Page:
Introduction to BiofuelsDecember 4, 2014December 4, 2014Rob

A biofuel is any fuel created from recently growing plant or micro algae. These sources of carbon can be vegetable or grain crops, or agricultural waste. These biofuels are used as an alternative to fossil fuels as a more sustainable and renewable alternative for power generation. They can be used in generating electricity, manufacturing or space heating, but are most frequently discussed in relation to automotive propulsion and as fuel for other means of transportation, including freight lorries, ships and aeroplanes.

Current/ First-generation Biofuels:

These biofuels are derived from grown crops, such as maize or sugar. Ethanol fuel, biogas, syngas, and biodiesel are all examples of current biofuels. Biodiesel is the most frequently used biofuel in Europe, and can be used in any diesel engine when mixed with fossil diesel. Feedstocks for biodiesel can include vegetable oils, palm oil, rapeseed, soy, mustard, flax, sunflower, hemp and algae. There are also solid biofuels, which include wood (burned directly or from sawdust, or processed).


Advanced Biofuels:

Advanced biofuels, unlike the first generation biofuels, are not derived from the sugars and vegetable oils in standard crops, but rather are produced from waste material. They include woody mass, agricultural waste and residues, and though harder to process, are less impactful in terms of land use, and therefore more sustainable. Ideally, any grown feedstocks for advanced biofuels will be able to grow on marginal, non-arable land on which it is difficult or impossible to grow food crops. Advanced biofuel technology also deals with the creation of plastics, pigments and other products from waste products, to prevent the spread of current plastic pollution and of course to reduce reliance on dwindling fossil fuels.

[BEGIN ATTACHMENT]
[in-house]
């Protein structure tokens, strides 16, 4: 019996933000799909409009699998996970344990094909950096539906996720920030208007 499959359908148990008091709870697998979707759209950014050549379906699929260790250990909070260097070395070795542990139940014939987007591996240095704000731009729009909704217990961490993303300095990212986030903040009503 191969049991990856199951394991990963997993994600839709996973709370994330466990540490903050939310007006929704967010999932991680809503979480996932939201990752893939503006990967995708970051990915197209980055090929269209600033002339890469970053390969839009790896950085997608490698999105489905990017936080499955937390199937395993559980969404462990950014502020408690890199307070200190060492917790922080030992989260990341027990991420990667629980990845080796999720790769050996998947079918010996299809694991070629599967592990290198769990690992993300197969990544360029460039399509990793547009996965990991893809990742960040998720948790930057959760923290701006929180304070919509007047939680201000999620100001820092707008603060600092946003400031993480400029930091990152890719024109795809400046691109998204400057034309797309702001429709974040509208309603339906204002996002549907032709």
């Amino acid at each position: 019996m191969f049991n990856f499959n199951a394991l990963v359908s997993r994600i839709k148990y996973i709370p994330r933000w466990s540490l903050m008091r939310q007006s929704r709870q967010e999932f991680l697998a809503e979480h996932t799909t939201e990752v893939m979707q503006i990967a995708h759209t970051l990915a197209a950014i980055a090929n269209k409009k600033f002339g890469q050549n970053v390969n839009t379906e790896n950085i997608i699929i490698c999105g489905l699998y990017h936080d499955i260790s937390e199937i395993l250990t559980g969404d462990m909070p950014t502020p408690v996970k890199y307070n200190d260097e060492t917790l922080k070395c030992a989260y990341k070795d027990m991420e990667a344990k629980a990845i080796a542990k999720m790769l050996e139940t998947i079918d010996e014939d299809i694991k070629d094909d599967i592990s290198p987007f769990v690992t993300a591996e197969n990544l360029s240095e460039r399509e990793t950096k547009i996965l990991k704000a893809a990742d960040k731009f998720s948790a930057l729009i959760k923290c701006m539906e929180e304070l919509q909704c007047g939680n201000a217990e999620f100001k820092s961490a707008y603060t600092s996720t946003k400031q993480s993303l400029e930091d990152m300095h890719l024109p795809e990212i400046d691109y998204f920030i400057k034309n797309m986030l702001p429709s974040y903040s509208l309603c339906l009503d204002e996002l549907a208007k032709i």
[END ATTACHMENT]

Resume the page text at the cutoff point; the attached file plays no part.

Though biofuels do offer the only mid-range solution to replacement of fossil fuels in vehicles, there are problems with the use of biofuels. It is, for a start, not the most efficient way to garner energy from the sun. Photosynthesis, the process by which the plants convert the sun’s energy, is only 6% efficient, which means that much of the solar energy is ‘wasted’ before it can be turned into fuel.
Land-use, mostly of concern with the first-generation sources for biofuel, is also a concern. Land is valuable, and could be better used to grow food crops. Inefficient use of space on this planet is not sustainable, and lack of habitat diversity also poses a problem for ecologists.

biofuel cartoon



Advanced biofuels have already begun to solve some of the problems of land use experienced by first generation biofuels, but scientists are working on improving efficiency and extraction techniques. Advances in plant breeding and genetics may allow for more efficient photosynthesis in the future. Biological research may yield new understanding and birth new technologies to extract energy from plant matter. Sustainably produced biofuels will be much more prevalent as we move into the future. It is important that policies and economic incentives are put in place and that the commercialization of biofuels is sustainable and responsible.

For now, in spite of the problems and difficulties of biofuels, they are the best alternative we have to fossil fuels for many manufacturing and vehicular uses. While electric and hydrogen technologies may one day come to replace biofuels, they are not yet viable alternatives on the global scale. For now, biofuel improvements are the best we can hope for.